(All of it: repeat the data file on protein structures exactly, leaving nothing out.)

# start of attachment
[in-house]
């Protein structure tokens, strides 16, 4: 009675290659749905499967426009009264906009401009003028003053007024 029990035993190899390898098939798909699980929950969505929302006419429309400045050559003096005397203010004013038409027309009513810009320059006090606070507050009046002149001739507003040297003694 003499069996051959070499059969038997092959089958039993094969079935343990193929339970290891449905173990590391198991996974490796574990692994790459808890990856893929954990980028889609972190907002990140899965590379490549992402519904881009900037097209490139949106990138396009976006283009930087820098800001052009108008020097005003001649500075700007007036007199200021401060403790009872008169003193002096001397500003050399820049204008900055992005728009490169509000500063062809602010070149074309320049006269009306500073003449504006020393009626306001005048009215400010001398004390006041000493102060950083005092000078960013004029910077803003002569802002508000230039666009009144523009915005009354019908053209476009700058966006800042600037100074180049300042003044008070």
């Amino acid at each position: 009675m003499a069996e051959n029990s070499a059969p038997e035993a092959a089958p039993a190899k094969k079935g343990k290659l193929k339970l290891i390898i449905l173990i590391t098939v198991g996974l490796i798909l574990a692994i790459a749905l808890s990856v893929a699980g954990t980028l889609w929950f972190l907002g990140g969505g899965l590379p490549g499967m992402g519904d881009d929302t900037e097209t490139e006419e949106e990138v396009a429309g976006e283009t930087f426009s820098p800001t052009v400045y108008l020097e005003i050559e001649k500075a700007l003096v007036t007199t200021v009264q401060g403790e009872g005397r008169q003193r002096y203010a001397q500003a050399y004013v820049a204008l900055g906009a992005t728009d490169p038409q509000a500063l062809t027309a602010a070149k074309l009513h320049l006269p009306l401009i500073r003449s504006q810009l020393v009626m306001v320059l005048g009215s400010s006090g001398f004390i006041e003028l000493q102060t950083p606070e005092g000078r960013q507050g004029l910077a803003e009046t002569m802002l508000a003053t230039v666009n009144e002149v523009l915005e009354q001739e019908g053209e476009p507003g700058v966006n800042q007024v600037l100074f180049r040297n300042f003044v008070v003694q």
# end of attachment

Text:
[in-house]
């Protein structure tokens, strides 16, 4: 009675290659749905499967426009009264906009401009003028003053007024 029990035993190899390898098939798909699980929950969505929302006419429309400045050559003096005397203010004013038409027309009513810009320059006090606070507050009046002149001739507003040297003694 003499069996051959070499059969038997092959089958039993094969079935343990193929339970290891449905173990590391198991996974490796574990692994790459808890990856893929954990980028889609972190907002990140899965590379490549992402519904881009900037097209490139949106990138396009976006283009930087820098800001052009108008020097005003001649500075700007007036007199200021401060403790009872008169003193002096001397500003050399820049204008900055992005728009490169509000500063062809602010070149074309320049006269009306500073003449504006020393009626306001005048009215400010001398004390006041000493102060950083005092000078960013004029910077803003002569802002508000230039666009009144523009915005009354019908053209476009700058966006800042600037100074180049300042003044008070």
């Amino acid at each position: 009675m003499a069996e051959n029990s070499a059969p038997e035993a092959a089958p039993a190899k094969k079935g343990k290659l193929k339970l290891i390898i449905l173990i590391t098939v198991g996974l490796i798909l574990a692994i790459a749905l808890s990856v893929a699980g954990t980028l889609w929950f972190l907002g990140g969505g899965l590379p490549g499967m992402g519904d881009d929302t900037e097209t490139e006419e949106e990138v396009a429309g976006e283009t930087f426009s820098p800001t052009v400045y108008l020097e005003i050559e001649k500075a700007l003096v007036t007199t200021v009264q401060g403790e009872g005397r008169q003193r002096y203010a001397q500003a050399y004013v820049a204008l900055g906009a992005t728009d490169p038409q509000a500063l062809t027309a602010a070149k074309l009513h320049l006269p009306l401009i500073r003449s504006q810009l020393v009626m306001v320059l005048g009215s400010s006090g001398f004390i006041e003028l000493q102060t950083p606070e005092g000078r960013q507050g004029l910077a803003e009046t002569m802002l508000a003053t230039v666009n009144e002149v523009l915005e009354q001739e019908g053209e476009p507003g700058v966006n800042q007024v600037l100074f180049r040297n300042f003044v008070v003694q």